Maybe there are those who would say that I could do all these terrible things to non Jews since they aren't "my neighbor." But I'm a person who cannot abide in believing in an unethical religion, therefore I cannot in good conscience say that I am completely allowed to bear false witness against and sleep with the wive's of non Jews while coveting all of their property because they aren't "my neighbor."

And I have my suspicions that those who would limit the concept of who your neighbor is only do so as a polemic against Jesus/Christianity who taught that your neighbor wasn't limited to fellow Jews. Jesus not only expanded who the concept of your neighbor is, but Christianity as a whole has continued to expand "your neighbor" to include everyone based on the following parable found in the Christian scriptures:

The Parable of the Good Samaritan from Luke 10

25 On one occasion an expert in the Torah stood up to test Jesus. “Teacher,” he asked, “what must I do to inherit eternal life?”

26 “What is written in the Torah?” he [Jesus] replied. “How do you read it?”

27 He answered, “‘Love the Lord your God with all your heart and with all your soul and with all your strength and with all your mind’ and, ‘Love your neighbor as yourself.’”

28 “You have answered correctly,” Jesus replied. “Do this and you will live.”

29 But he wanted to justify himself, so he asked Jesus, “And who is my neighbor?”

30 In reply Jesus said: “A man was going down from Jerusalem to Jericho, when he was attacked by robbers. They stripped him of his clothes, beat him and went away, leaving him half dead. 31 A priest happened to be going down the same road, and when he saw the man, he passed by on the other side [to avoid becoming ritually impure on account of the man who might die]. 32 So too, a Levite, when he came to the place and saw him, passed by on the other side [for the same reason]. 33 But a Samaritan, as he traveled, came where the man was; and when he saw him, he took pity on him. 34 He went to him and bandaged his wounds, pouring on oil and wine. Then he put the man on his own donkey, brought him to an inn and took care of him. 35 The next day he took out two denarii[e] and gave them to the innkeeper. ‘Look after him,’ he said, ‘and when I return, I will reimburse you for any extra expense you may have.’

36 “Which of these three do you think was a neighbor to the man who fell into the hands of robbers?”

37 The expert in the law replied, “The one who had mercy on him.”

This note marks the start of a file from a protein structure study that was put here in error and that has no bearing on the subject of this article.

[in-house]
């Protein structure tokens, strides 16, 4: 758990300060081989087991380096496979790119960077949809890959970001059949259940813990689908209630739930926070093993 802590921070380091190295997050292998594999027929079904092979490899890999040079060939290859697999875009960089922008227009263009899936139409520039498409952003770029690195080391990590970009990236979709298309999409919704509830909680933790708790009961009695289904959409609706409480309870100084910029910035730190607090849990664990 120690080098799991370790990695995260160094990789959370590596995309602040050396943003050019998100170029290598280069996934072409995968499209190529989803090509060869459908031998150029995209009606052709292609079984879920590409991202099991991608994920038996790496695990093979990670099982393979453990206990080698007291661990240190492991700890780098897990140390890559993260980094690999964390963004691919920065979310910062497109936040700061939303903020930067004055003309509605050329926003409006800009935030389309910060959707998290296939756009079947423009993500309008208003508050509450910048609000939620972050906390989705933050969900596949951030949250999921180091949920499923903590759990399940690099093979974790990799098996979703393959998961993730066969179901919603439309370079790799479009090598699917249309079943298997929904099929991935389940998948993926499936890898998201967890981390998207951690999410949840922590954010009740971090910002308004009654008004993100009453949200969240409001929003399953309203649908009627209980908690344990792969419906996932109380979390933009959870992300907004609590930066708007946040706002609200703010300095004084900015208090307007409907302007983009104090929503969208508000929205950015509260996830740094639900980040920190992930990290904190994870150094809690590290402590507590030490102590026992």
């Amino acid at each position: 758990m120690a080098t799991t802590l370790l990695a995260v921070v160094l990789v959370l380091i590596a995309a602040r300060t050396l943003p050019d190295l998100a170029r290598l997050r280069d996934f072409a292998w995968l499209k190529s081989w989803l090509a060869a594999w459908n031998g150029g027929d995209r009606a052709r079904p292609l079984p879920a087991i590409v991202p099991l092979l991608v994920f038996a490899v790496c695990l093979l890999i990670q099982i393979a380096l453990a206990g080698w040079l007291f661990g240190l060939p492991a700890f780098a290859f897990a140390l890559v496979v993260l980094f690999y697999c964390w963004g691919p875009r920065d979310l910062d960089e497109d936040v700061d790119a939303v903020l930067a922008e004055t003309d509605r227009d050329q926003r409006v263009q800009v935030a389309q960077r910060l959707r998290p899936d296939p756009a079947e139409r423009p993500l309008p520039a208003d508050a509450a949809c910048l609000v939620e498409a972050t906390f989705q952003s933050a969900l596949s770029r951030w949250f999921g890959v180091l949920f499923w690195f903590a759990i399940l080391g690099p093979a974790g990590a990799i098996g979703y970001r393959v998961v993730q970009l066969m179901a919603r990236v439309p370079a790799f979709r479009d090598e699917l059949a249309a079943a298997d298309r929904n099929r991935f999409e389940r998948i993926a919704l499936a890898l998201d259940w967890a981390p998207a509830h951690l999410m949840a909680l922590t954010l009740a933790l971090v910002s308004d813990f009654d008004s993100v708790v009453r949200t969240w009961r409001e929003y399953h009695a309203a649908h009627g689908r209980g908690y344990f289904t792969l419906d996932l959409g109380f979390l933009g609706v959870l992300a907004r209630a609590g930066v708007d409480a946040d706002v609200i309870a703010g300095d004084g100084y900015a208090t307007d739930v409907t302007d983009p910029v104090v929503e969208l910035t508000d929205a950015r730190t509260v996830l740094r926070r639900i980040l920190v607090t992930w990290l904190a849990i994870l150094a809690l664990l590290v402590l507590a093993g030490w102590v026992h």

Jesus told him, “Go and do likewise.”

Clearly Jesus expanded this love to Samaritans (whom normative Jews classify as non Jews and potentially enemies) because of the Samaritan's love and mercy for the man in this story. The message being: your neighbor is anyone that has mercy on you. To me, this is a lesson I have seen reflected in my life, as some of the greatest mercy I have ever received has come from non Jews. Thus I feel compelled to say I find value in the teaching of Jesus, especially when compared to some of the more restrictive teachings about who your neighbor is or isn't. I would have loved it if I found as good a teaching from my tradition instead of having to quote Jesus, but I also believe that you should accept the truth regardless of the source.

So while I can't say that you are required to love non-Jews as you love yourself, I find it morally questionable to limit the idea of your neighbor to only being your fellow Jew.

  • @ShmuelBrin If one holds by the Torah Temimah that Lo Sechaneim (do not give them favor) only applies to the Canaanites then there's still no reason not to expand this to include non Jews.
    – Aaron
    Commented Sep 14, 2018 at 20:19
  • Your point about the ten commandment has no bearing on what is being talked about here. These commandments do not include the term your fellow, which is key here. The rest I didn't bother reading because Christian texts have as little to do with Halacha as a crocodile to a polar bear. Yashka has not been proven to be the messiah and his texts provide little intellectual novelty in shifting Halachic decisions. Commented Jun 7, 2021 at 6:20
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    What Jesus says means absolutely zero in discussions of the Torah. Commented Jun 8, 2021 at 17:23
  • 1
    Yup, pointless to debate an apikorsus. What I do is between me and my mentor. I wasted time here. Commented Jun 8, 2021 at 18:06
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    @Aaron I do not understand what Kenny took issue with your answer. He might find the Jesus Samaritans parable anti-Semitic (in how it portrays Jews) but actually, Samaritans, while not Jews, are fellow Israelites.
    – Turk Hill
    Commented Jun 8, 2021 at 18:45